Charette: Identity



“We were given the task of creating a marketing campaign to re-brand Aurora. Questions that came to mind: Re-brand it to who? The people who are already using it daily? Potential developers? And, re-brand it how? By acknowledging and emphasizing what’s already there, or already perceived to be there- or by projecting onto it an idealized vision of the future? To try to determine how people who frequent the Avenue already identify with it, Ian and Angela interviewed twenty people they encountered in shops and on the sidewalk. To learn what people who don’t frequently engage with the area think of it, Pamanee interviewed people on campus.

When asking “what Aurora means to you,” users and non-users alike seemed to agree that the stretch of highway is “dirty,” “seedy,” a decaying remnant of the past, and generally a place where “crazy shit happens.” On the brighter side, Aurora is also clearly a place that people can rely on for money. People who work there seem to accept it for what it is- none of them indicated much of a sense of woe about going there every day. It is what it is. “Same old same old,” said a woman who’d sold exotic fish for the last 19 years.

Our charette seemed to somehow adopt this same laissez-faire attitude. Pamanee, Ian, Angela and guests had a lengthy conversation about what Aurora was already like- what was good, what was bad, what people think about it. We agreed that it was what it was, and some interesting phrases got thrown around, including “pseudo-pioneering” and “the hairy armpit of Seattle.” But nobody was too amped up about pinning down its identity into anything very succinct. Finally we split into teams, which by then included obliging members of our audience, all of whom had the same glazed-over expressions as people you might see waiting for a bus on Aurora and 99th. One team re-branded Aurora with a vision of what it might become. This vision took the form of a three-step process by which Aurora as a district would gain breathing room by taking program off Aurora and widening the sidewalks with the reclaimed space. Then, refreshed motels would be livened up as local tourist housing, Finally, regular street parties would punctuate the monotony of traffic along Aurora by bringing visitors in to see the district as an area of experimental restaurants, low-cost specialty commercial spaces, and entertainment. The other team was interested in community and identity-focused public art. The second team developed a variety of art-interventions on both the personal and the automotive scales. These interventions would invite the viewers to engage the art at all speeds, and invite them to slow down from whatever speed they might be at to more closely inspect the neighborhood. Both teams ended up quietly deciding to throw a huge party, and a few of the charetters even broke out some chalk pastels. Our deliverables ended up being a set of multi-step recommendations, for how the branding efforts might be accomplished, starting with the small scale and working to the large. Our efforts were illustrated on trace paper and pinned up as a series of step-by-step visual instructions.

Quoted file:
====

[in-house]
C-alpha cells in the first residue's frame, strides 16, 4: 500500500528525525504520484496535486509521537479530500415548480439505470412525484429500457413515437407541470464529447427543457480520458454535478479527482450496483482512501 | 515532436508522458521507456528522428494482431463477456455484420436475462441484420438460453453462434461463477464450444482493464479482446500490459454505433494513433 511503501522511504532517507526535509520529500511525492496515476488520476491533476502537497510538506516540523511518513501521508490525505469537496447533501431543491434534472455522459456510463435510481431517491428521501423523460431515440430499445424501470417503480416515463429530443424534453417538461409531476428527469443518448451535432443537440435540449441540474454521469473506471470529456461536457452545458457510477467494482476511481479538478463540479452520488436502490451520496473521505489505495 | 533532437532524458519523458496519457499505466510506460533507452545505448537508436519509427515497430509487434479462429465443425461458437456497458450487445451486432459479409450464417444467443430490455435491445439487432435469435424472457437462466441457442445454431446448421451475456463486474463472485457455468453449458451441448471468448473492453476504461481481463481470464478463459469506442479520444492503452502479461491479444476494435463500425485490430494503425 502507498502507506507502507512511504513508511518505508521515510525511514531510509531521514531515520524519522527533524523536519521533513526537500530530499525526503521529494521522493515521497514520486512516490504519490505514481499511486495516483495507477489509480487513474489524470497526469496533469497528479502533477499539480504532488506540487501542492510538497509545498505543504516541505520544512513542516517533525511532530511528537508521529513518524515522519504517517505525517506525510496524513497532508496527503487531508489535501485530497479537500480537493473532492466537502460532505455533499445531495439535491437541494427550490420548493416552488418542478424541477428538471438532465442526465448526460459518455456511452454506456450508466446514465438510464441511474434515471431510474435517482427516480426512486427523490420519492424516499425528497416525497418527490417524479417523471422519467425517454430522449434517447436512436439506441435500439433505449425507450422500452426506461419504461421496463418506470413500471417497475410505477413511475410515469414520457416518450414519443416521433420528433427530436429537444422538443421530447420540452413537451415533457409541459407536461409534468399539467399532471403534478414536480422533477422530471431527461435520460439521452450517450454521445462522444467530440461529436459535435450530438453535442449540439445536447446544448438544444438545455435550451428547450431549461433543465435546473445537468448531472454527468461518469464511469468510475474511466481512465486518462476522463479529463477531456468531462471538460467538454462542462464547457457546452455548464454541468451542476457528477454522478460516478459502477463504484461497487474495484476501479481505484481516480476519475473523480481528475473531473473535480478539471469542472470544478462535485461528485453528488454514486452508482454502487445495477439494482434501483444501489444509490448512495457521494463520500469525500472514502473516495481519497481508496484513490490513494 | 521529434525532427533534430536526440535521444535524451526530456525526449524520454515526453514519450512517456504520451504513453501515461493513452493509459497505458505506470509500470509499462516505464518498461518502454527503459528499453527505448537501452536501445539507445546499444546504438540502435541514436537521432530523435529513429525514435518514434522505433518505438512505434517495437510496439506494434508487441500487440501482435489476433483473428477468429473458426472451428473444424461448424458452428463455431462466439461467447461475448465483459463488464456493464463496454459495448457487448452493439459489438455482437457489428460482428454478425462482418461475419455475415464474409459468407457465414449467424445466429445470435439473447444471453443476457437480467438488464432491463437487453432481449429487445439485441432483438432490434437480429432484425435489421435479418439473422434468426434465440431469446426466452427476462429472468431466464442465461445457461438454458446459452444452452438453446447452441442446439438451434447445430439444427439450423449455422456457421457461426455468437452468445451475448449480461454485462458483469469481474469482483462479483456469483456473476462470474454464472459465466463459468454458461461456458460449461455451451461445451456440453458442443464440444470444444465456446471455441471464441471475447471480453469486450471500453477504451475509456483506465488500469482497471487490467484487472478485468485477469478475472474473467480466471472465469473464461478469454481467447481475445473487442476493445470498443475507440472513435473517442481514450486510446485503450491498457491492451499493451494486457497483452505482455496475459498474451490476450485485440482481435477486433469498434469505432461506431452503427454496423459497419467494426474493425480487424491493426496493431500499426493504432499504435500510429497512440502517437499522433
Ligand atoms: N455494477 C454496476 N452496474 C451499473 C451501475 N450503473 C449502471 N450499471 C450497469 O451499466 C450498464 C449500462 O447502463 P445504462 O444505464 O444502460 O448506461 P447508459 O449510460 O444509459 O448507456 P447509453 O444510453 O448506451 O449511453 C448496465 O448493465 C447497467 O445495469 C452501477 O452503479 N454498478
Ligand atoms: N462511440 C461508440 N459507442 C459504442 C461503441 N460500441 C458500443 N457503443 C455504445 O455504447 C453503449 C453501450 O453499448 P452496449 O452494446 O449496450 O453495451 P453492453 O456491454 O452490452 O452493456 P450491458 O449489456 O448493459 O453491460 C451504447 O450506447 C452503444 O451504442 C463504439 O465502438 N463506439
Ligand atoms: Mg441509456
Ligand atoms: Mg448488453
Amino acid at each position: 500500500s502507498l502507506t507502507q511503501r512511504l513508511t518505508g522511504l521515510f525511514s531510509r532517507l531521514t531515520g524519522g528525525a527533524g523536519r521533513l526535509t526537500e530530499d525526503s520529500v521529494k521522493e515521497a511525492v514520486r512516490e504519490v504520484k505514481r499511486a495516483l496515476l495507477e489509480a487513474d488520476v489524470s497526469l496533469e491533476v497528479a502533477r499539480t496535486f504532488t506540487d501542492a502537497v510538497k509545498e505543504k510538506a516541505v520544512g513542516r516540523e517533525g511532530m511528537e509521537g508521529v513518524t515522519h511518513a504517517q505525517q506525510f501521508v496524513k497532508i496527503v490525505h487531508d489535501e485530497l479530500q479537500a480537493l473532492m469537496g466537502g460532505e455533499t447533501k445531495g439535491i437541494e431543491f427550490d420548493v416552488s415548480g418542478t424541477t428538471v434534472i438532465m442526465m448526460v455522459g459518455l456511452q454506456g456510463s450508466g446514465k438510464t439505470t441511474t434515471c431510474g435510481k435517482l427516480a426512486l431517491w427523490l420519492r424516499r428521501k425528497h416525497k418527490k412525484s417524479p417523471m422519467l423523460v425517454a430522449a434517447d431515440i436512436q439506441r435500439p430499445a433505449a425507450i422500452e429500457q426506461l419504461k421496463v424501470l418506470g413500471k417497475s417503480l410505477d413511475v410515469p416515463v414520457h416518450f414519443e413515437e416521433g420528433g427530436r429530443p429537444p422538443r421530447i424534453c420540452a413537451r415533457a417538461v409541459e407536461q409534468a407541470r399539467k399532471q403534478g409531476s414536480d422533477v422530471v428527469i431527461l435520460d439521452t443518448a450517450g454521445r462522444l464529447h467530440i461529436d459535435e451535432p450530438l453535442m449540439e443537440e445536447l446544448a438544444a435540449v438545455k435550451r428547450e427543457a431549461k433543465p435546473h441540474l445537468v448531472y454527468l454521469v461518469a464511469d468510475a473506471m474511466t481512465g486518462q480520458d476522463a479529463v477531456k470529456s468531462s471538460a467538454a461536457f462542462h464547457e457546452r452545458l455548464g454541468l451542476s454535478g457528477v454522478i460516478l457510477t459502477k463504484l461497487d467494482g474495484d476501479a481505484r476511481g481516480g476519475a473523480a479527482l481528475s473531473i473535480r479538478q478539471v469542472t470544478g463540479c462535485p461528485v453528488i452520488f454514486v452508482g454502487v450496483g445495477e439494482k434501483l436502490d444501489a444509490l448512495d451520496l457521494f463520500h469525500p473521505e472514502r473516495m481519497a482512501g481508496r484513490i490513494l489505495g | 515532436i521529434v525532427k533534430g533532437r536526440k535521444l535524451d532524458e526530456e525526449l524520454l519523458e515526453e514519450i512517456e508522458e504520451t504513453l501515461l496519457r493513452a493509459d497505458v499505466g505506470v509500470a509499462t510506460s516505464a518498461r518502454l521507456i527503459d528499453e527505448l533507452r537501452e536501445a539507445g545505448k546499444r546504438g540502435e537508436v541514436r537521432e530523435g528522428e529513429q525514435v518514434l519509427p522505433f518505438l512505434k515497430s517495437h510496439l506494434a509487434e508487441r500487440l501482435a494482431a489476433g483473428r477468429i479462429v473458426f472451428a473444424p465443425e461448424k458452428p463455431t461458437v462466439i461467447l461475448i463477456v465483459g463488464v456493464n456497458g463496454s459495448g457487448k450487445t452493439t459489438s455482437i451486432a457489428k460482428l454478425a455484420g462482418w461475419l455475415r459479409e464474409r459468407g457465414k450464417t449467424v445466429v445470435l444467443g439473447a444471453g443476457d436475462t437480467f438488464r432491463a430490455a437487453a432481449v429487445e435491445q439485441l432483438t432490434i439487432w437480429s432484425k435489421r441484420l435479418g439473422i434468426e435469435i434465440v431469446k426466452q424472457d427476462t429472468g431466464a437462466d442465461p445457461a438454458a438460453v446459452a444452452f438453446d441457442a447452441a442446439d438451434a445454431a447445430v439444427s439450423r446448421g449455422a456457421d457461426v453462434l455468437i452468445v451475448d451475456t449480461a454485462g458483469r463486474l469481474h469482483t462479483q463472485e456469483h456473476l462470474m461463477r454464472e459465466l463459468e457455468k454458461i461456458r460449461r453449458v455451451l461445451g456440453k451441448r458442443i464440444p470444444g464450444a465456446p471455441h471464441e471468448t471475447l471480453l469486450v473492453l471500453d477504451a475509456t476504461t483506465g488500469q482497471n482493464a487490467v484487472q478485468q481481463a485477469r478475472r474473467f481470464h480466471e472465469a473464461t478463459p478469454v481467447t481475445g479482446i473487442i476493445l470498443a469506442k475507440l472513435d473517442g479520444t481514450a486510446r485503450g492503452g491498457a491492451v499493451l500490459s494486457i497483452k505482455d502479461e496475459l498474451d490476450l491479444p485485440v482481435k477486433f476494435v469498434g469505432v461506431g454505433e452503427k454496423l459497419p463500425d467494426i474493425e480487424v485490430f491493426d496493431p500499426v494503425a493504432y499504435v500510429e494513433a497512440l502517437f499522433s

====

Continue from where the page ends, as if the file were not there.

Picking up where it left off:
General thoughts in retrospect: everybody seemed tired, from the guests to the audience to the team members. But, everything flowed without too much awkwardness. We didn’t come to a very concise conclusion, and though we came up with two different marketing campaigns, it would have been nice to have more time to meld them into one single strategy. “


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